Friday, December 12, 2008

Walmart Revitalizes the Eagles, Journey, AC/DC


In this photo from Walmart, AC/DC fans Bill Voccia, left, and Andrew Lawrence, right, try their skills playing the new Rock Band 2 video game as part of Walmart's pre-release event of the new AC/DC album Black Ice, in New York's Union Square, Thursday, Oct. 16, 2008.

Huh. This is very interesting.

Walmart is looking at its catalog, to see which artists with big hits from the 70's and 80's, still sell well at Walmart. Then the company is pursuing those bands, who many consider as past their prime, to see if the bands will agree to launch new albums as Walmart exclusives. The first deal was with Garth Brooks in 2005, and has expanded to include the Eagles, Journey, and AC/DC.

"These are bands that have lots of loyalty with our customers," said Greg Hall, Walmart's VP-entertainment, said. "And even though they maybe hadn't done a new studio album for a few years, we look at: How does their catalog business sell in our stores? How does the brand translate to other merchandise like apparel? And all of these acts that we've done [deals with] have a real day-to-day strength in our stores."

"We've been in conversations with lots of acts and are still in conversations with lots of acts," said Mr. Hall. Walmart won't say how many, or which bands.

Interestingly, the revival deals have been "more of a coincidence than a strategy to be honest with you," Mr. Hall said. Jeff Maas, divisional merchandise manager for music and movies at Walmart, said those bands happened to be the ones easiest to work with and the most open to the direct model.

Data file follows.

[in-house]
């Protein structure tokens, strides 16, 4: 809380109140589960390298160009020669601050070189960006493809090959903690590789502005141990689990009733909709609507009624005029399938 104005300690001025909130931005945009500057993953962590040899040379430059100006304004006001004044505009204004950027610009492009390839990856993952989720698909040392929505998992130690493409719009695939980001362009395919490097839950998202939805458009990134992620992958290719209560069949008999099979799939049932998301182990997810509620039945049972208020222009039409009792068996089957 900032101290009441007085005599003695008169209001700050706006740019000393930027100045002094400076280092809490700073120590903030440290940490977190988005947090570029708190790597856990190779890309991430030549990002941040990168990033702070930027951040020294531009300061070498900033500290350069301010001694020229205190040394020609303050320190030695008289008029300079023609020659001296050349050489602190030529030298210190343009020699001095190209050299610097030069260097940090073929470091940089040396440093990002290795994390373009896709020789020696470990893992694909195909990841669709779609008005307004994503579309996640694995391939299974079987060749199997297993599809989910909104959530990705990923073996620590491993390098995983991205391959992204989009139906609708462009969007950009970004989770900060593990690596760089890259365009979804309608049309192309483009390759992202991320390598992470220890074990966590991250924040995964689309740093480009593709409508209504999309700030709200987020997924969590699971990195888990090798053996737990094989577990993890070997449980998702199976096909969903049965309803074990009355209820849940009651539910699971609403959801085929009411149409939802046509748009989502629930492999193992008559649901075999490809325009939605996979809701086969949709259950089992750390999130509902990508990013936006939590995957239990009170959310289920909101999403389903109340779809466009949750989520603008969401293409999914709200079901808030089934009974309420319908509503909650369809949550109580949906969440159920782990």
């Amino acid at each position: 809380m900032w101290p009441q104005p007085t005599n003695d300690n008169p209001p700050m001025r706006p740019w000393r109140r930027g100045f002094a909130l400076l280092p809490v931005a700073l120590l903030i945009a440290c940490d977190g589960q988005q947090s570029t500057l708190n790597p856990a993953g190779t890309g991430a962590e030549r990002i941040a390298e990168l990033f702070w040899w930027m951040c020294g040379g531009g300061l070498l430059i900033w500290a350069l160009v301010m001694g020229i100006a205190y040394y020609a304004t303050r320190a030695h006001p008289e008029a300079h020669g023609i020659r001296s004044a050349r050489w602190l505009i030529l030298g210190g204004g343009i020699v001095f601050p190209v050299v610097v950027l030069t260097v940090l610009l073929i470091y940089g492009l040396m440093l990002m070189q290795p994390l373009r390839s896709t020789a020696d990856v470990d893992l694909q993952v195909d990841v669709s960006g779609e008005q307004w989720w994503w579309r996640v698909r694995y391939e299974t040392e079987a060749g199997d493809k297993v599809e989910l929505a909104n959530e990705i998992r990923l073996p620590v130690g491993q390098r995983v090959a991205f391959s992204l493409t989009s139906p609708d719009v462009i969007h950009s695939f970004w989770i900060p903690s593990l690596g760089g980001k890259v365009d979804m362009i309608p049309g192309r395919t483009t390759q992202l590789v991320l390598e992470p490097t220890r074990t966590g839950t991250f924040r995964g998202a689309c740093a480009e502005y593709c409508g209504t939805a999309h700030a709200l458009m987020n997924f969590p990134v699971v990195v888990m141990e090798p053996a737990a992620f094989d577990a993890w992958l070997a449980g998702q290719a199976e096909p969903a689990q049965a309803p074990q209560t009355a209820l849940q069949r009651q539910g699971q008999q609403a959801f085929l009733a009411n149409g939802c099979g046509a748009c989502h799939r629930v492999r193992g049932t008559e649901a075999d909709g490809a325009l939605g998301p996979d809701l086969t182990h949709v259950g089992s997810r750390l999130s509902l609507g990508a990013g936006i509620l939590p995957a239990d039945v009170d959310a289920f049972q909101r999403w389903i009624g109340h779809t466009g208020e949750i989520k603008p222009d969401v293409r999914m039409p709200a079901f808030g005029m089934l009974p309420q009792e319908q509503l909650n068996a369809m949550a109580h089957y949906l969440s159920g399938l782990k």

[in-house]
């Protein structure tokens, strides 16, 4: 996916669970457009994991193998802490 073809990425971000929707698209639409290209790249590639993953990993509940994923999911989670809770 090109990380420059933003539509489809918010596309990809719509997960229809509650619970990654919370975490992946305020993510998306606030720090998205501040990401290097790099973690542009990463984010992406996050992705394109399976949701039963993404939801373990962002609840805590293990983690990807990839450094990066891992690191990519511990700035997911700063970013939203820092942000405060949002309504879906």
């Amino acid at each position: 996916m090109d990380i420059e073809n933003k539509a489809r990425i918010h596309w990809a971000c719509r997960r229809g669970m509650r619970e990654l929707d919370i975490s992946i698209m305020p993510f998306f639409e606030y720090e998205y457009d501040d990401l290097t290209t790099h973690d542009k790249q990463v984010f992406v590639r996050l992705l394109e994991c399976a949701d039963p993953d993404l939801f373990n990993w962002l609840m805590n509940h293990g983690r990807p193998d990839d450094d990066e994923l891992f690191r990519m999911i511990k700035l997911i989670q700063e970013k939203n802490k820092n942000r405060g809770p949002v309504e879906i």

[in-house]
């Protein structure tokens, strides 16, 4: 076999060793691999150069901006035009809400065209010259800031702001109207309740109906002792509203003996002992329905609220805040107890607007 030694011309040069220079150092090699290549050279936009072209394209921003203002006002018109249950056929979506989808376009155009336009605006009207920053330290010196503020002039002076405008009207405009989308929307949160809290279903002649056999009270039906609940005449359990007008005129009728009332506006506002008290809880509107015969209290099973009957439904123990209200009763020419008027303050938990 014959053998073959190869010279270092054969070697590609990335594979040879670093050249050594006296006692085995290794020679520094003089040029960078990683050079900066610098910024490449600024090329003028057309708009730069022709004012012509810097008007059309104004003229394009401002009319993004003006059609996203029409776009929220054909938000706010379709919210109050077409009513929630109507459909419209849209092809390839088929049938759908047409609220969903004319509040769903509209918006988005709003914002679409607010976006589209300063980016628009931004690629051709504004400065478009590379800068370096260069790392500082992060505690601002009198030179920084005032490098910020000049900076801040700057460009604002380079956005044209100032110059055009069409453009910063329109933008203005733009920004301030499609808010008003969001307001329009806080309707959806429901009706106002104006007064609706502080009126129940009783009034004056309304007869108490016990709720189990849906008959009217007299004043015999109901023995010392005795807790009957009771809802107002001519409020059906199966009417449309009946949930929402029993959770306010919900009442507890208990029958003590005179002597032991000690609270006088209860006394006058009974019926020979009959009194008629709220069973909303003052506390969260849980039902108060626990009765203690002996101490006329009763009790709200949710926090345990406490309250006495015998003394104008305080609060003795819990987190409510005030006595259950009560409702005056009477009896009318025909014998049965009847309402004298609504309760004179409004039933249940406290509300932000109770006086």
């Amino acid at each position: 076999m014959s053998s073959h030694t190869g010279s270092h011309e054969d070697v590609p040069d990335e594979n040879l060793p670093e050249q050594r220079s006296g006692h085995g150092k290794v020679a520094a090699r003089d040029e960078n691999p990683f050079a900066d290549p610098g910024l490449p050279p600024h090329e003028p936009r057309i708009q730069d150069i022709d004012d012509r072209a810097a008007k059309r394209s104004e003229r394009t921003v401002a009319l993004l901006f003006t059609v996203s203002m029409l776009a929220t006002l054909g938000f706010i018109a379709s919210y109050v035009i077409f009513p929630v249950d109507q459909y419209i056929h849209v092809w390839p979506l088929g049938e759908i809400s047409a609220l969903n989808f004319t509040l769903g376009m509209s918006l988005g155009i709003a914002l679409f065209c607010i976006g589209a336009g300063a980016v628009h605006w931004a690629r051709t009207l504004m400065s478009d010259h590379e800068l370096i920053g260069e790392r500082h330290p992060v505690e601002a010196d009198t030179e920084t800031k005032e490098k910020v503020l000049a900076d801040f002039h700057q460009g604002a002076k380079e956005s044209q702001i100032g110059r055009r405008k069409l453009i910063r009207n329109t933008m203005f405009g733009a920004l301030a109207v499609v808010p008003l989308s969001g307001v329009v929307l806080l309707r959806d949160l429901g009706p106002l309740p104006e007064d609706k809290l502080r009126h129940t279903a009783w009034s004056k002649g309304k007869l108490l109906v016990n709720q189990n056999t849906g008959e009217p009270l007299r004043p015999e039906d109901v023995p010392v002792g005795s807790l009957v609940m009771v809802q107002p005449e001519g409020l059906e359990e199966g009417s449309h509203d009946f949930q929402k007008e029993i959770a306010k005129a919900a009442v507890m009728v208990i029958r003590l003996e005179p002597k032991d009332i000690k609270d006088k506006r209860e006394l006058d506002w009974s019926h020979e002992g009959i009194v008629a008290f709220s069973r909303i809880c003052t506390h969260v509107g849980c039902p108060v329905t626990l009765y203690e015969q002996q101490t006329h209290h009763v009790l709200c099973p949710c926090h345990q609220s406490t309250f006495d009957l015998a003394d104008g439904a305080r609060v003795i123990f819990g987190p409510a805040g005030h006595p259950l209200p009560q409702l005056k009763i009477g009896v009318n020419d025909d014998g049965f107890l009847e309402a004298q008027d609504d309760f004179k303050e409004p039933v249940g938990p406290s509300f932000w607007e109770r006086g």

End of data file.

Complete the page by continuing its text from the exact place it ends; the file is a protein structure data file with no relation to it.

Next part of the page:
Plus, Mr. Mass admits that the exclusive deals have become a "good business model for us." "They tend to drive excitement into our stores. They keep our stores new and fresh. And so you'll see us do more."

Walmart has the stats to prove it. The latest results include a chart-topping 784,000 opening-week sales of AC/DC's "Black Ice" in October and more than 3 million sales overall for the Eagles' 2006 release of "Long Road Out of Eden," according to Nielsen Soundscan.

Additionally, the exclusive deals are boosting electronics sales - iPods, MP3-capable mobile phones ... and even video games 'Guitar Hero' and 'Rock Band.'

Walmart says that the bands, win, too. Walmart can merchandise a wide array of apparel and other related products in major in-store events, helping promote concert tours and move products beyond CDs in ways no other retailer could. Also, the in-store displays are viewed by 130 million shoppers each week. Plus, Walmart offers the bands good marketing support. For example, for the AC/DC launch in October, Walmart threw in a deal with Clear Channel - to run a Walmart ad for "Black Ice" after each time one of the songs was played on a radio station, as well as a mobile tour featuring "Black Ice" ice-cream trucks in markets such as New York, where Walmart doesn't have a presence.

Walmart says consumers also win - album prices are well below the industry standard for new releases, such as $11.88 (with free shipping when bought online) for AC/DC's "Black Ice."

Why does this work? According to Mr. Hall, despite music industry troubles, "consumers have never loved music more nor wanted to interact with music more." "It's one of the most emotional products in our store. ... I think because customers are so passionate about music and consuming it differently than in the past that both artists, artist-management labels and distribution companies are looking at retailers to try to help them figure out what are some ways we can do things differently."

He's willing to concede that some bands might be better suited to one of Walmart's competitors as an exclusive. But as long as retailer exclusives are a way of life in music, he said, "we'll be in the thick of it."

source: Walmart's Revivals of AC/DC, Others Are Reviving Music Industry: Exclusive Deals With Bands Have Created Successful New Business Modelby Jack Neff. Advertising Age. Published: December 11, 2008

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